My breastfeeding experience

I think I’m in quite an unusual  position to share my experience of breastfeeding. I’ve covered the whole spectrum exclusively breastfeeding, pumping, combination feeding and bottle feeding plus we’ve needed to figure this out for my daughter and my twins.

There is so much written about breastfeeding v bottle feeding. It can be a really polarising topic with strong opinions on both sides. It’s a debate that I don’t want to wade into, I’m simply going to share my experience of feeding my three babies. For me there were pros and cons to both approaches and at the end of the day we went with the approach that worked best for everyone at the time.

My breastfeeding experience

Feeding my daughter
I was 100% sure that I was going to exclusively breastfeed my daughter. I hadn’t bought bottles, formula or a steriliser before she was born. We watched a video in my antenatal class which emphasised how natural breastfeeding was. I think there was a brief follow up discussion about technique but not in any real depth.

I remember feeding my daughter as soon as she was born. The midwife more or less clamping her on and left me to it. I went home from the hospital only a couple of hours after giving birth. With hindsight I don’t think this was a good idea. I had no idea what I was doing when it came to feeding my newborn. I clearly remember a conversation with my husband where I said something like don’t worry about feeding, I’ve watched a video it looks quite straight forward. It took about half a day to realise this was very misplaced confidence.

What I know now that I didn’t know then is that breastfeeding is a skill that you both have to learn. As natural as it is it takes practice. I really struggled, I didn’t really understand how to get a good latch. I knew that I needed help but I found it quite hard to access help from the overstretched health visiting team. When I did speak to a health visitor I got really frustrated to be told that if it was hurting then I wasn’t doing it right. It really hurt most of the time. My daughter didn’t seem to enjoy breastfeeding all that much. I wanted it to be a tender bonding time with my baby, instead I started dread every feed. After about 3 weeks I went to a breastfeeding drop in session hoping that someone could help me figure out how to do this. As much as they were very supportive and encouraging I didn’t really feel that they gave me the information I was desperate for. How do you do this without it hurting! I persevered exclusively breastfeeding for five weeks in total.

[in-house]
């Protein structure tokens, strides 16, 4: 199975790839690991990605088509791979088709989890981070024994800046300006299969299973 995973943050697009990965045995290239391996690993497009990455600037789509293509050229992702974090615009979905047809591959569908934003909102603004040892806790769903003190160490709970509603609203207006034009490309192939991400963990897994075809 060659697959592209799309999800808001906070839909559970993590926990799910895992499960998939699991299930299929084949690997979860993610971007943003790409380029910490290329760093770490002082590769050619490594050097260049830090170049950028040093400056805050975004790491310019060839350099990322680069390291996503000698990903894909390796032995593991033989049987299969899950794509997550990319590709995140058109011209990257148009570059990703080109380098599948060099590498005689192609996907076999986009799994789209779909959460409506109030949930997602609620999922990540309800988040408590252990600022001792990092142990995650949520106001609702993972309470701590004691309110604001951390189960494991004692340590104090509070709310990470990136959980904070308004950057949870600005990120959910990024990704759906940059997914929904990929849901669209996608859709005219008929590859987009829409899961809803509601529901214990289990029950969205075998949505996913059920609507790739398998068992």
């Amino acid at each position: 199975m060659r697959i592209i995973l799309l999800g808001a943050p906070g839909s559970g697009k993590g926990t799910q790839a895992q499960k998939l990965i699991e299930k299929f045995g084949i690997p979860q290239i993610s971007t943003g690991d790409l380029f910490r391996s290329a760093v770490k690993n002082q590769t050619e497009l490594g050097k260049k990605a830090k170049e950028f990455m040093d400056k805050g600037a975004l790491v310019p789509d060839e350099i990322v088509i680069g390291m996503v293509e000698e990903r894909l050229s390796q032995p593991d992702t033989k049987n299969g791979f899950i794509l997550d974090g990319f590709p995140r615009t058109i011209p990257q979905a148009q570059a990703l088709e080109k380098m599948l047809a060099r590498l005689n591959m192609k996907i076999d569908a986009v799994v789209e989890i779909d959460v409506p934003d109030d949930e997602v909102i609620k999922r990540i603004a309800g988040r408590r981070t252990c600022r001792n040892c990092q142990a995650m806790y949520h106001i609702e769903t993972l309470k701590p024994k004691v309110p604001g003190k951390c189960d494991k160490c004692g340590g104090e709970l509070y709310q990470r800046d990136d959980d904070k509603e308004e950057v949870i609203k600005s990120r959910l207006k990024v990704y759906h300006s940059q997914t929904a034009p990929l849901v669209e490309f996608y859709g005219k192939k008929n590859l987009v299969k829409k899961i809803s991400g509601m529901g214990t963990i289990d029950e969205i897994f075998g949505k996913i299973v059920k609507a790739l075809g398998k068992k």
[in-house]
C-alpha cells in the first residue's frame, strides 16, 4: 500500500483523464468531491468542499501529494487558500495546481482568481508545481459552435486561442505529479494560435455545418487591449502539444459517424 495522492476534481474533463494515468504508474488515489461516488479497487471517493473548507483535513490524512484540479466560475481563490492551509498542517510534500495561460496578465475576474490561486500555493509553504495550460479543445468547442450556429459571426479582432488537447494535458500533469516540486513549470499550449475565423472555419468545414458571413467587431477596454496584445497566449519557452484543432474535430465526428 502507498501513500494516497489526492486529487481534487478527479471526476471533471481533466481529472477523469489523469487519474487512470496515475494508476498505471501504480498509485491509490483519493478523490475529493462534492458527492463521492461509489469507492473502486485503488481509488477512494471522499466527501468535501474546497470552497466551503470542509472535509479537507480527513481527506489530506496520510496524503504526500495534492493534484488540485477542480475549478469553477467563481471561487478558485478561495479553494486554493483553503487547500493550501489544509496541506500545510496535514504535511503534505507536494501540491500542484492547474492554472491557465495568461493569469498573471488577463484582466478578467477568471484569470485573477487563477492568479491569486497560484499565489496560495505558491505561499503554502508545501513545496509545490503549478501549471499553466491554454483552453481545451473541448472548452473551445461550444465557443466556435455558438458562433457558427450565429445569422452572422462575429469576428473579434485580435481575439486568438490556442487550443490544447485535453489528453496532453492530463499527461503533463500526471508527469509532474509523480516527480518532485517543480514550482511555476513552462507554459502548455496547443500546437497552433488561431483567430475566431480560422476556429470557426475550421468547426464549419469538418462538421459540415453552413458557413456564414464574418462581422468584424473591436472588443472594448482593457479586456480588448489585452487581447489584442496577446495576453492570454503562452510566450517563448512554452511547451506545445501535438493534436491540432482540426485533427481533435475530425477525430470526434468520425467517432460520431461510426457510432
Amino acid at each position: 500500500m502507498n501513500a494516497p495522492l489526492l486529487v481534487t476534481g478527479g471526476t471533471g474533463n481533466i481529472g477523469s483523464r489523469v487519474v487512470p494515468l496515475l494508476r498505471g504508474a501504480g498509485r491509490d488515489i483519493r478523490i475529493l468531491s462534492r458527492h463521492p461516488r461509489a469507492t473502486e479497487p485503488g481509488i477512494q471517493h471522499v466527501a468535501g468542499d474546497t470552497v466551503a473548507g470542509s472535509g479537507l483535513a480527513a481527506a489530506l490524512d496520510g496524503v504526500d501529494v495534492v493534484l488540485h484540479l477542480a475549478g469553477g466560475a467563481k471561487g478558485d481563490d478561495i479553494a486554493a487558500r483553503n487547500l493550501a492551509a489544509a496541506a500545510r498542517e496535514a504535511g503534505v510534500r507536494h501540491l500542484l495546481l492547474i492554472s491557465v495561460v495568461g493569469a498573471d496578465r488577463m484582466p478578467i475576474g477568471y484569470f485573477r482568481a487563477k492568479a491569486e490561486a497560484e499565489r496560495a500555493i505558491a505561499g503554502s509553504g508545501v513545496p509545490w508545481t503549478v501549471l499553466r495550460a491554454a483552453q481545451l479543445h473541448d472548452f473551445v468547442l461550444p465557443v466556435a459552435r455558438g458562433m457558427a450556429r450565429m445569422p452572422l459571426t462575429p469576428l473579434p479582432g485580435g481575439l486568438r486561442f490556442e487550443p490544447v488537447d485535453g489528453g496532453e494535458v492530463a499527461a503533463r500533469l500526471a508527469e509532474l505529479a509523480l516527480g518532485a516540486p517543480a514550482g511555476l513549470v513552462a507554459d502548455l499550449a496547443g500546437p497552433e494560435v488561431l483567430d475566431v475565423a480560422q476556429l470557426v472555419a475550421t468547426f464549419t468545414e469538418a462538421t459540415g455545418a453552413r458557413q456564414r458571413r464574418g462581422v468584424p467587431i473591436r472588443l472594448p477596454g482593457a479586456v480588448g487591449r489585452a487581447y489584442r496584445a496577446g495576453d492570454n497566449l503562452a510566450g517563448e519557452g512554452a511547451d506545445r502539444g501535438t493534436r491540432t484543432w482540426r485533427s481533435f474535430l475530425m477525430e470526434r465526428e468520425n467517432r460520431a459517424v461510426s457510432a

At this point I bought a good quality electric breast pump and decided to try pumping breast milk to give to my daughter in bottles. Luckily I had a plentiful milk supply and found that I could pump a good quantity of milk. My daughter also took to using a bottle very easily. I felt reassured that my daughter was getting the health benefits of breast milk. I was getting very stressed and upset battling with breastfeeding and it was a relief to have another option. It also meant that my husband could help with some of the feeds so I could get some extra rest. The down side was that it very time consuming and I had to be really organised to pump milk at regular intervals throughout each day. There was also the faff of washing and sterilising bottles and the breast pump. I pumped milk until Sofia was about 5 months old then I slowly switched her over to formula.

Feeding my twins
My plan when I was pregnant with my twins was to formula feed. I decided that any breast milk that I managed to give them was a bonus. I didn’t put any pressure on myself this time around. The boys had completely different ideas and latched on very easily from day one and were very keen to breastfeed. They lost quite a lot of weight in the early days so their feeding had to be supplemented with tube feeding but I carried on breastfeeding them at the same time. I had much better practical support in hospital. A nurse watched me breastfeeding the boys on a couple of occasions and suggested a couple of tweaks that made it much more comfortable. If I’d had this kind of help with my daughter I wonder if it would have made the difference?

I didn’t want the boys to leave hospital with feeding tubes in. They had started to get strong enough to pull them out and they needed to be put back in by a nurse (hardly practical in the middle of the night when at home). Instead we started supplementing their breast milk with bottle feeding. Combining breast and bottle feeding was the happy medium that we needed.